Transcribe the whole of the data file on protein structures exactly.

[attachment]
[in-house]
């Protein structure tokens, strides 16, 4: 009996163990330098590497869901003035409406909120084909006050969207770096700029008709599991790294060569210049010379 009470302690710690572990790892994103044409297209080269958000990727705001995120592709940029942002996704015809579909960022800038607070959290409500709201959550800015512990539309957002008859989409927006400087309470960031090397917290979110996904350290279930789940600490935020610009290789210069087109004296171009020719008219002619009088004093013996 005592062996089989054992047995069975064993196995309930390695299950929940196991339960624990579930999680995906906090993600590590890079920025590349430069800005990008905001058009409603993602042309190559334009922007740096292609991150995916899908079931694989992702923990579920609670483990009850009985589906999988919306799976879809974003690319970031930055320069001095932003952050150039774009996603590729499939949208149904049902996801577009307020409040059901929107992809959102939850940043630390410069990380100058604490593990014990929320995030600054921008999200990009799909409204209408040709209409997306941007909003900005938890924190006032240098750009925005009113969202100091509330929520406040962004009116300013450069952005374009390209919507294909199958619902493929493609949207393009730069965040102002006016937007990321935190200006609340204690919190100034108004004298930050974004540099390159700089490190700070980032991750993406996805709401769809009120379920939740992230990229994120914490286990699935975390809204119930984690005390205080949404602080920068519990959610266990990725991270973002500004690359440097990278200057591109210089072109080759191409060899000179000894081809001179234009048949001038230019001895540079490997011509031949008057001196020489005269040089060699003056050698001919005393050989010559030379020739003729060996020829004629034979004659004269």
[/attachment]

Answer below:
[in-house]
């Protein structure tokens, strides 16, 4: 009996163990330098590497869901003035409406909120084909006050969207770096700029008709599991790294060569210049010379 009470302690710690572990790892994103044409297209080269958000990727705001995120592709940029942002996704015809579909960022800038607070959290409500709201959550800015512990539309957002008859989409927006400087309470960031090397917290979110996904350290279930789940600490935020610009290789210069087109004296171009020719008219002619009088004093013996 005592062996089989054992047995069975064993196995309930390695299950929940196991339960624990579930999680995906906090993600590590890079920025590349430069800005990008905001058009409603993602042309190559334009922007740096292609991150995916899908079931694989992702923990579920609670483990009850009985589906999988919306799976879809974003690319970031930055320069001095932003952050150039774009996603590729499939949208149904049902996801577009307020409040059901929107992809959102939850940043630390410069990380100058604490593990014990929320995030600054921008999200990009799909409204209408040709209409997306941007909003900005938890924190006032240098750009925005009113969202100091509330929520406040962004009116300013450069952005374009390209919507294909199958619902493929493609949207393009730069965040102002006016937007990321935190200006609340204690919190100034108004004298930050974004540099390159700089490190700070980032991750993406996805709401769809009120379920939740992230990229994120914490286990699935975390809204119930984690005390205080949404602080920068519990959610266990990725991270973002500004690359440097990278200057591109210089072109080759191409060899000179000894081809001179234009048949001038230019001895540079490997011509031949008057001196020489005269040089060699003056050698001919005393050989010559030379020739003729060996020829004629034979004659004269």